Interactions are the basic fabric of learning.
We are born with an intrinsic curiosity about the surrounding world, and try to figure out the way of life by interacting with people around us. This is called the primary socialization process and during this process we learn to speak and move independently, but also adopt the values and the filters our significant others (parents, caregivers) are expressing in their tone, words and behavior. From these early experiences and interactions, and everything coming after that, we create our own worldview and expectations for life, learning and everything. In pre-school or school age the secondary socialization process shapes our interactions with other people, media and information around us.
There are many different ways to interact, and some have traditionally been used more in education than others. Today we recognize how communicative interactions are more effective than purely physical ones. Showing (how to do something) and explaining it creates more connections in students’ brain and thus supports deeper learning.
Learning by interacting with their environment has always been the children’s natural mode of learning. Adding active concept development into explorations simply by naming the subjects of that momentary interest and providing connections to previous experiences is often instinctively done by parents. Of course early childhood educators try to cater for this type of learning by planning for experiences and having appropriate equipment nearby. Yet, for concept development the dialogue is the most important tool. Early learning experts actively use self-talk and parallel talk to describe what they are doing or what the child is doing in order to make words and sentences become relevant for children, adding more substance to the short sentences children are able to use, yet keeping the discussion focused and meaningful.
Communicative interactions are extremely useful in all other levels of education, too. K-12 students should have plenty of opportunities to explain why and how they helped themselves learn, and as the teacher cannot be listening to everyone simultaneously, I cannot see any other way to increase the student talk time, but by having them to explain to each other. Somehow we often seem to have the fallacy that teacher needs to hear every word – which to me seems to be a remnant from the past. If the focus of education is in control, then yes, teacher probably needs to hear every word students are uttering, but in that case interactions are very limited purely on mathematical principles (one hour, 25 students and one teacher equals 2.4 minutes of time per student) so something must be done. I strongly suggest cooperative learning activities.
Too often the view of teaching is limited to instruction, which at worst becomes a monologue: communication without interaction. I think we all have been listening to lectures, but not actually hearing the message, and wishing we were elsewhere. This is far from effective teaching and meaningful learning, because it basically is just providing information for students, not facilitating their learning, as there are no immediate feedback loops. Often it is also based on power or control (mandatory lectures, no matter whether I already have learnt the content, but attending because of credit hours), instead of validity of information and relevance for my learning.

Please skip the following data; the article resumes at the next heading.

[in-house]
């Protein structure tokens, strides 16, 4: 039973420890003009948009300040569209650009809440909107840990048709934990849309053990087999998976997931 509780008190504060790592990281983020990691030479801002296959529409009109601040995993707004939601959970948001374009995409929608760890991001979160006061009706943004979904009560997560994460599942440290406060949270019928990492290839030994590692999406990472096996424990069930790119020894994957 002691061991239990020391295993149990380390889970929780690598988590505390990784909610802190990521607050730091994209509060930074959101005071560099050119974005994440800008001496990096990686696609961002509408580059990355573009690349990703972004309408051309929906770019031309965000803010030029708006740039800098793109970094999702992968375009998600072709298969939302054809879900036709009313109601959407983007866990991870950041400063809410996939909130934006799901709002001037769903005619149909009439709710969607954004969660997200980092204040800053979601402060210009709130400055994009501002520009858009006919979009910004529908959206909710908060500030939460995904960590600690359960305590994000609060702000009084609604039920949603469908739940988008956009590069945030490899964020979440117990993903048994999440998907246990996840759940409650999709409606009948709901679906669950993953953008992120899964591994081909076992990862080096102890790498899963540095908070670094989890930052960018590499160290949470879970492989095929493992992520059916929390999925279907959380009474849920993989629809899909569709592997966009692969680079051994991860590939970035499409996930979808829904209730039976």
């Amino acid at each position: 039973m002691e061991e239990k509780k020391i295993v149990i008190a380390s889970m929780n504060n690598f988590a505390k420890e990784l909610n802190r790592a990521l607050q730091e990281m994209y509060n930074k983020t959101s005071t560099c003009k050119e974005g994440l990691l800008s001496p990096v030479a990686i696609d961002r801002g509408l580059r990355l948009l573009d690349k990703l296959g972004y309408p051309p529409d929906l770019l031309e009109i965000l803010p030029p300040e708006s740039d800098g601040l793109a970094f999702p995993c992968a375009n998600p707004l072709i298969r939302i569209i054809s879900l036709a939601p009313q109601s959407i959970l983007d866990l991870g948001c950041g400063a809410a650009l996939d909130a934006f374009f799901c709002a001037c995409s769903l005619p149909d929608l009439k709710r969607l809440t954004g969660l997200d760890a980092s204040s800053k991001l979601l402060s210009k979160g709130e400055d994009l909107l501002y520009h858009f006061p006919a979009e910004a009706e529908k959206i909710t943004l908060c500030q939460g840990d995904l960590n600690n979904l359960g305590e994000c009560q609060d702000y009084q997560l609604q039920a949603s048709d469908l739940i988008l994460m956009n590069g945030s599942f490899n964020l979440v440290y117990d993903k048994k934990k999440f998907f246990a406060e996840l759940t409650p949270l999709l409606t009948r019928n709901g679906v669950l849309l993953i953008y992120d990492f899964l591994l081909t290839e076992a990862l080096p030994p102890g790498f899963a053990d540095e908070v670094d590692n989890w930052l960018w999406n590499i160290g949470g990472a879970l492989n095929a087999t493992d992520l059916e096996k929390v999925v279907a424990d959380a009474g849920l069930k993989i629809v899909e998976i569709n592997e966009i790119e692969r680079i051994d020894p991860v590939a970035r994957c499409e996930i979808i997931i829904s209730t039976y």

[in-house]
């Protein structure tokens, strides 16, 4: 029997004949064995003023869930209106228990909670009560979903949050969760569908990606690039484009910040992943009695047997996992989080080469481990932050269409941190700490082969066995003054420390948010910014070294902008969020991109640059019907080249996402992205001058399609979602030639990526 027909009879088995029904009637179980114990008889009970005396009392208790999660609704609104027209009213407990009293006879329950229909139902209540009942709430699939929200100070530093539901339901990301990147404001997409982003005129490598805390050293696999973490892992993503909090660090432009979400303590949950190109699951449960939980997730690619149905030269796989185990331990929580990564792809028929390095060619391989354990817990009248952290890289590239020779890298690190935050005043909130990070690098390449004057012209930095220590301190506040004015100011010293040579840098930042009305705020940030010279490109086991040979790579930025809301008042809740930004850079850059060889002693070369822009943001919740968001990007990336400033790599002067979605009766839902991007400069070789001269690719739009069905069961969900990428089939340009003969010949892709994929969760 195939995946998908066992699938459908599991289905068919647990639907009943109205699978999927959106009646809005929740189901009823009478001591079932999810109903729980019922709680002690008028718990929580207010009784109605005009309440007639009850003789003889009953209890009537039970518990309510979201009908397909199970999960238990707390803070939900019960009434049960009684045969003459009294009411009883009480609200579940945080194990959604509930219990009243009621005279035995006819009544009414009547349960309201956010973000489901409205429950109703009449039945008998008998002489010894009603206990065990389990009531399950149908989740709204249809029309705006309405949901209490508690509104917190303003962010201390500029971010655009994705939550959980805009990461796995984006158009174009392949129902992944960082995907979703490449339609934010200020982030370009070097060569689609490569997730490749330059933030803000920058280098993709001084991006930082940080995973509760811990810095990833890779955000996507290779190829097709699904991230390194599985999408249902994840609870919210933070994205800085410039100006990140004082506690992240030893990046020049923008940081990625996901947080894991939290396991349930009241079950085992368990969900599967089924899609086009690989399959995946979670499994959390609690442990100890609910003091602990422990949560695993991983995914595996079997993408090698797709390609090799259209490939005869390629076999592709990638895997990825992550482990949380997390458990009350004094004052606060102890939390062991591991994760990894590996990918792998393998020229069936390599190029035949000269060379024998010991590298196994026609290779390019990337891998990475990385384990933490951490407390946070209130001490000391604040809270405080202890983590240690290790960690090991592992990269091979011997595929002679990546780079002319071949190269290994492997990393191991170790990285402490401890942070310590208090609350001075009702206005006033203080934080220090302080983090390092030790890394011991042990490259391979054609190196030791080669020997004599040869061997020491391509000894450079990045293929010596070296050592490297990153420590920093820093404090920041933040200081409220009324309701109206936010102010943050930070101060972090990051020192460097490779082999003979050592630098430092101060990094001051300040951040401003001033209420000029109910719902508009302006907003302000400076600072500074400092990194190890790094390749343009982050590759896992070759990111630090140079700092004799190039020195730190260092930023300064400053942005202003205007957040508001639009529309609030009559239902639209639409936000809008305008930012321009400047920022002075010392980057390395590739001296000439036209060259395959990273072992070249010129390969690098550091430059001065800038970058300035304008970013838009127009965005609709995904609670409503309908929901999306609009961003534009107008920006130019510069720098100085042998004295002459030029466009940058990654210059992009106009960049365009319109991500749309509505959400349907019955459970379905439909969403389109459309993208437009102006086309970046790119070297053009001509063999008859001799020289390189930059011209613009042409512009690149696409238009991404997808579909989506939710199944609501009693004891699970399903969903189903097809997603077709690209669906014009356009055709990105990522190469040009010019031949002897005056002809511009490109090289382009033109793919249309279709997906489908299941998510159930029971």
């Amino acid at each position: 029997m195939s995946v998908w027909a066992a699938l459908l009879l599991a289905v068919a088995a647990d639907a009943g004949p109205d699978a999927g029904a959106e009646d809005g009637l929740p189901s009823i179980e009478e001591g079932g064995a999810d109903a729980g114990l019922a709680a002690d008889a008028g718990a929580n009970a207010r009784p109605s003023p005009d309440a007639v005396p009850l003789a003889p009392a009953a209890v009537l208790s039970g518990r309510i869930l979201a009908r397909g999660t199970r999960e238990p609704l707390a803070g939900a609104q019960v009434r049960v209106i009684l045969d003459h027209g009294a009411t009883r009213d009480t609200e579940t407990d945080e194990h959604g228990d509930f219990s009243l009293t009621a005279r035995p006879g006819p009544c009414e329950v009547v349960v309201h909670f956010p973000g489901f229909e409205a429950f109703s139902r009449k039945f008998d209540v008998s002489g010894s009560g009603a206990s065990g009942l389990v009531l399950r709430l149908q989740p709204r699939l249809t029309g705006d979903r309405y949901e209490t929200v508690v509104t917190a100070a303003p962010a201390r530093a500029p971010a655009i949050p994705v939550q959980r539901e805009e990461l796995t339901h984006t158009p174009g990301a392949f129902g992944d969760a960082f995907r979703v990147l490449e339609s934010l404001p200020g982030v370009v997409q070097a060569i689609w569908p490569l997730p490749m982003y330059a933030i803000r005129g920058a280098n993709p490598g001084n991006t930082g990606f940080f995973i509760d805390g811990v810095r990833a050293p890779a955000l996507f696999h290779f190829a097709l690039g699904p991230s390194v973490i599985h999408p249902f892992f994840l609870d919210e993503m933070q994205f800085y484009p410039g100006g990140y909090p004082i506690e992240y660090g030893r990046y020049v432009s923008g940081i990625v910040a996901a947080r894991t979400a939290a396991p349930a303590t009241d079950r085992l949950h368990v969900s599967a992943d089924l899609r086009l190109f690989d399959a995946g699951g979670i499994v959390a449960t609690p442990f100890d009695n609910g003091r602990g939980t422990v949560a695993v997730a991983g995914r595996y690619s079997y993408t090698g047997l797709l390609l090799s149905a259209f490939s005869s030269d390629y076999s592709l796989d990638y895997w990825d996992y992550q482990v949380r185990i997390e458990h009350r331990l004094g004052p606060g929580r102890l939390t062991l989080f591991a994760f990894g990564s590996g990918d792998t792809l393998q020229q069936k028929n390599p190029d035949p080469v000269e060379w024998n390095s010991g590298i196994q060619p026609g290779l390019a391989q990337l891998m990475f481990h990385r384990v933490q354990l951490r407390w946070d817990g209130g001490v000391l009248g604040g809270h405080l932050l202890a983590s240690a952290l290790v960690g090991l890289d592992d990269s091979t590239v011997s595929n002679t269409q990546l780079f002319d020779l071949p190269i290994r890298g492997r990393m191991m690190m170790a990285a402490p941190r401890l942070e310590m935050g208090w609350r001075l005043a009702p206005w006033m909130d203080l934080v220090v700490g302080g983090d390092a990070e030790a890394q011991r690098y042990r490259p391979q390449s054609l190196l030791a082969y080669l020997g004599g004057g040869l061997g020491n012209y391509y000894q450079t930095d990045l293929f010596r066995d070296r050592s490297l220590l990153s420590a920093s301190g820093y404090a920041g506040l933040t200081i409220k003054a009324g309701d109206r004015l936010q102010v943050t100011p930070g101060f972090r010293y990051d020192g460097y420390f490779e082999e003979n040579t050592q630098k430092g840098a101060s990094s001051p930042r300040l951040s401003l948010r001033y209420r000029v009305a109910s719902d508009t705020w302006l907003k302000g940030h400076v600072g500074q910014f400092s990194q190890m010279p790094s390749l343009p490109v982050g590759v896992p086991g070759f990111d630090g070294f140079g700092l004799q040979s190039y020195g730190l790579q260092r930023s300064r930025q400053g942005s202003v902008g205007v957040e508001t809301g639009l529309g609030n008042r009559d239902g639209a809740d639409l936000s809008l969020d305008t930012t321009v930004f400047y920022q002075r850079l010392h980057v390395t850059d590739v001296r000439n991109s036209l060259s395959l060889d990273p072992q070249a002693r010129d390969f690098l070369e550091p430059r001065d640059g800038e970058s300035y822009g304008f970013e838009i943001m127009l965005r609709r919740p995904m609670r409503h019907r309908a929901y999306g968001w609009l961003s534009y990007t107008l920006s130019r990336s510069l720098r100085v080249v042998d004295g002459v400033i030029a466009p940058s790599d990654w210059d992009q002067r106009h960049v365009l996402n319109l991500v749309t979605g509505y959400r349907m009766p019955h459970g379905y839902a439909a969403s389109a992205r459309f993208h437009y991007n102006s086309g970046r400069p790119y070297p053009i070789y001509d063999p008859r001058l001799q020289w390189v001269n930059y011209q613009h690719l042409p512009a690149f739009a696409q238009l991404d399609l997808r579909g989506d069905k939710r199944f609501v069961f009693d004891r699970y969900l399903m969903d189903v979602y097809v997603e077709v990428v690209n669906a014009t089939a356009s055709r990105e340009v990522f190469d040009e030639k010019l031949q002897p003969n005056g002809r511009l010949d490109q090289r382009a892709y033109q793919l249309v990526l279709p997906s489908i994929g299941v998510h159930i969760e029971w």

Unfortunately the same phenomenon happens in K-12 classrooms where teachers are expected to teach the curriculum, regardless whether there are students who have already learnt it and/or others who don’t possess the prerequisite skills. Why do we do this?! One helpful tool for any teacher is to use self-talk to make their thinking visible and parallel talk to help a struggling student understand a different point of view – the important part is the interactive way of using it and having students map their own actions or thoughts to make the learning process more tangible. Communication with interaction makes the difference!
Interaction without communication presents a different problem: doing things and saying words simply because we are supposed to do so. I am not talking against politeness, it is important for the everyday life, but more about the non-verbal and paraverbal language and how we know when the other person truly means what s/he is saying. Empty words are teacher’s worst enemy. We have so little time with our students that we truly cannot afford using the precious opportunities to interact and not communicate – whether it is negotiating meaning or conveying caring – and then checking for understanding. This is also an area where I need to grow, and be much more intentional with my words while talking. But, my problem is always that my thoughts are running way faster than I can put them into words. I am still learning.
In higher education we come together to negotiate meanings, to tap into the expertise of our colleagues, to compare and contrast our views about the subject matter and to construct new knowledge. This is the true dialogue learning is made of. It is communicative interaction, very intentional and extremely cooperative. Could we provide our students with the same experience?
To best reach our students and support their learning we want to use similar open and honest communication that is based on validity instead of power or control. We need to open a dialogue, a conversation with students and listen what they say, because learning grows in interactions.
 http://freebooks.uvu.edu/SOC1010/index.php/socialization.html retrieved 2013/2/3